3/16/2020 1:57:51 PM
Bear Tracker Update: March 2020
By Emily Ringer, Marketing and Communications Manager
The lives of polar bear families, like those shown on our Bear Tracker, are tied to Arctic sea ice—it is their home, dinner table, and in some areas, their nursery. It’s even written into their scientific name, Ursus maritimus (n): sea bear, ice bear, polar bear. From their sensitive nose, sharp teeth, and powerful jaws, to their curved claws, sticky feet, and double layer of fur, polar bears are supremely adapted for life on top of the Arctic Ocean. In fact, they’re classified as marine mammals!
Hudson Bay Polar Bears
During the winter months, sea ice expands in thickness and extent and polar bears across the circumpolar Arctic roam across the sea ice hunting seals. This is an especially important time of year for polar bears in seasonal sea ice eco-regions, like those shown on the Bear Tracker in the Hudson Bay.
In seasonal sea ice areas, sea ice completely melts in the summer and refreezes in the winter. That means that Hudson Bay polar bears spend an average of four to five months fasting on land each summer. While on land, they lose about 1 kilogram (2.2 pounds) of weight per day. The sea ice season is critical because it’s when they catch up on calories lost during the ice-free months!
Satellite imagery of sea ice concentration across the Arctic, courtesy of Universität Bremen.
While polar bears in this region have adapted to a fasting lifestyle, the concern is that, in a warming Arctic, the food-free period is getting longer. Human-caused climate change is warming the Arctic (and the planet) and causing sea ice to break up earlier in the summer and freeze up later in the fall. Western Hudson Bay polar bears are spending an average of three to four weeks longer on land than their grandparents did. Less sea ice means less feeding and more fasting—and in this region, we are already seeing the loss of sea ice habitat lead to population declines.
For now though, the bears are right where they like to be: hunting at sea, catching seals, and teaching their young the ways of the sea bear.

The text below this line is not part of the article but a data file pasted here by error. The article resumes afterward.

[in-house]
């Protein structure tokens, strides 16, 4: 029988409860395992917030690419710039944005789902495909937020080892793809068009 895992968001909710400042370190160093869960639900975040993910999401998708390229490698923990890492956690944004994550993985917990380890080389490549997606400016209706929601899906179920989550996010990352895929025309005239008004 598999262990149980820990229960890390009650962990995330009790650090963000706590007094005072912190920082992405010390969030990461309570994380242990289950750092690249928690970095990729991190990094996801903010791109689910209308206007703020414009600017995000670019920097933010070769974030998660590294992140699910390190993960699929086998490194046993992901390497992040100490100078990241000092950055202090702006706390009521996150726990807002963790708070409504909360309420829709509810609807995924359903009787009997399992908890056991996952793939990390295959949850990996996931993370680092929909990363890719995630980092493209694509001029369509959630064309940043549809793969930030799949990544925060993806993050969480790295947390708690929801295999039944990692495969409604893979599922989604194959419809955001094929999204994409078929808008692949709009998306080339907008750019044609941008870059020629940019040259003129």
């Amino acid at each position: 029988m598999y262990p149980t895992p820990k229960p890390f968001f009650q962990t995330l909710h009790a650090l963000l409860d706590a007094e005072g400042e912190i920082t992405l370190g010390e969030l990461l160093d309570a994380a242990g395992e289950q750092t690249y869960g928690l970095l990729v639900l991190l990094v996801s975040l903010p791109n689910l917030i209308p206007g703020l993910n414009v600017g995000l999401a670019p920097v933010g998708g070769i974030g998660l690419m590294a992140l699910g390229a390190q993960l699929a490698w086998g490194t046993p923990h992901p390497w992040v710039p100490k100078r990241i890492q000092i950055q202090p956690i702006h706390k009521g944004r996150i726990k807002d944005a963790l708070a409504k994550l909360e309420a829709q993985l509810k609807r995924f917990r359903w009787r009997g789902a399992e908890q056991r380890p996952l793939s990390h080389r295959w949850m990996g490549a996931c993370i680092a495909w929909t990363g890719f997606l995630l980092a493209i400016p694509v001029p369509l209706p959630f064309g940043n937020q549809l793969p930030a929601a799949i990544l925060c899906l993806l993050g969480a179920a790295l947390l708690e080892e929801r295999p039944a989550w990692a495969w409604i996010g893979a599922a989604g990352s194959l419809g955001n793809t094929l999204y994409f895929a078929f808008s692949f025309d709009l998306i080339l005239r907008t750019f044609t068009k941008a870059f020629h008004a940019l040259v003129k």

Moms and Cubs
Many of the bears on the Tracker began their journey in September with one or two COYs, or “Cubs of the Year.” Since our last update, these COY have all graduated to “yearlings”: that is, cubs between one and two years of age.
After these cubs and their moms emerged from their maternal dens in late March/April of 2019, they spent a few months on the sea ice before the ice began to melt and the bay broke up. COYs do almost no hunting in their first spring and summer on the sea ice. Instead, they follow closely behind their mothers, watching everything she does, and sniffing about curiously in the same places.
Now that these yearlings have a few more sea ice months under them, they’ve likely learned some tips and tricks and are starting to help their mother’s track, stalk, and hunt seals. After over a year of these cubs being completely dependent on their mothers, the extra hunting help is surely welcome!
A Polar Bear’s Path
Just as each snowflake is unique and one of a kind, so too is each polar bear’s path across the sea ice. Not only are polar bears choosing their own paths based on cues from their environment, but the platform beneath them is also constantly shifting and moving. Sea ice is a dynamic habitat and can drift great distances in a single day, pushed by wind and ocean currents.
As we turn the corner into spring, it will be interesting to see how the bear’s choices and patterns may change. Polar bears respond to seasonal fluctuations and the distribution of seals, and spring in the Arctic means seal pupping season. This is a critical opportunity for bears to feast, fatten up, and prepare for the long fast ahead, so we expect to see bears setting their course for food-rich areas in the bay.
While we make educated predictions based on what we know about polar bear behavior and the Hudson Bay ecosystem, each polar bear is truly unique, and we don’t know the details of what spurs them to make the choices that they make. It’s something researchers are very interested in—especially as Arctic sea ice continues to decline. For more information on tracking polar bears please visit our website, continue to follow the bears’ movements on the Bear Tracker, and check out our supplemental resources and games to engage your viewership in polar bear conservation.